Williem de Kooning
Williem de Kooning was born on April 24, 1904 in Rotterdam, the Netherlands. From an early age, de Kooning began apprenticeship work at a design firm and then enrolled in night classes at the Rotterdam Academy for Fine Arts which would later be renamed after de Kooning in 1998. In 1926 de Kooning stole away on a ship headed for Argentina, but slipped off the boat when it stopped in Virginia. He skirted immigration and made his way to New Jersey by 1927. There, de Kooning began working as a house painter and then quickly established himself as a commercial painter. In 1936, de Kooning worked in the mural division of the Works Projects Administration during the Great Depression. Two years later in 1938, de Kooning was introduced to Elaine Fried, a successful artist in her own right, who would become his wife in 1943. During the late 1940s and 50s after World War II, the New York art scene exploded and de Kooning, along with several notable artists, put New York City on the map as an international arts center through their collection in the group known as the New York School. This group of artists specialized in Abstract Expressionism, but each artist put his or her own twist on the style. De Kooning rose to prominence during this time while continuing to constantly experiment with his art. In 1957, Williem and Elaine split and each continued to develop their own art individually until they reunited in 1976.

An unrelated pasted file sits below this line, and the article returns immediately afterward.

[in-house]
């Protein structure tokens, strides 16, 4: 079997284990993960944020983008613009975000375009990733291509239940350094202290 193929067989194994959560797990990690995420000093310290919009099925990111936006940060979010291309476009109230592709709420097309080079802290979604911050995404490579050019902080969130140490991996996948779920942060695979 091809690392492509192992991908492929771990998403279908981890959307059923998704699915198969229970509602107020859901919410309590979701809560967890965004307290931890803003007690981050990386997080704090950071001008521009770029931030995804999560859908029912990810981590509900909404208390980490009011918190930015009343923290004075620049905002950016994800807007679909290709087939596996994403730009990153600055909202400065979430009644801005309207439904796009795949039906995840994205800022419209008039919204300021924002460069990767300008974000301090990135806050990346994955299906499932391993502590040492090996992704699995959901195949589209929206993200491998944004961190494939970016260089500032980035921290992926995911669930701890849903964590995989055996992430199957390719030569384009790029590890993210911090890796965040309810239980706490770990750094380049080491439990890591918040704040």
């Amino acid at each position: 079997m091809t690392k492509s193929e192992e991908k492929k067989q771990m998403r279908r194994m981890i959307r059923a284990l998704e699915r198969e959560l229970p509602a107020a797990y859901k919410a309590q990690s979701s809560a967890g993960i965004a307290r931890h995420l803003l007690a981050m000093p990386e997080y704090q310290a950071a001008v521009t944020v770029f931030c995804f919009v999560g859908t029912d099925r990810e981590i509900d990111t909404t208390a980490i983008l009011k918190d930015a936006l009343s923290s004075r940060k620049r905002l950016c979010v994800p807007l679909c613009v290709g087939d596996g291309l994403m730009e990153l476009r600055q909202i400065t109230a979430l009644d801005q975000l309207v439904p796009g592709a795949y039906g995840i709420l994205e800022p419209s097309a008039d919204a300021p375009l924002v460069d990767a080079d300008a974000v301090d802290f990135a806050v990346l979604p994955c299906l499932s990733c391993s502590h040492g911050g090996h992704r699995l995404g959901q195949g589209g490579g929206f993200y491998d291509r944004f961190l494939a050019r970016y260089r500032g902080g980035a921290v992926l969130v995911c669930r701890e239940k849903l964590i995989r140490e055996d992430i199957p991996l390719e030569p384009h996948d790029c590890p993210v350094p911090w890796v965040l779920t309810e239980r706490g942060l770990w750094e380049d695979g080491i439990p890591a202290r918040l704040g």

Shortly after Williem and Elaine went their own ways, Williem traveled to Italy and then moved to the West Coast of the US, all the while innovating his work. De Kooning often utilized the female figure in conjunction with Abstract Expressionism in his art. By 1963, de Kooning was back in New York, this time on Long Island. He lived there and experimented with different mediums until 1991 when his health declined and he could no longer create art. De Kooning’s work has appeared in many national and international museums such as the Tate, National Gallery of Australia, Museum of Modern Art, Metropolitan Museum of Art, National Gallery of Art in Washington D.C., and many others. Williem de Kooning died in 1997 at the age of 92.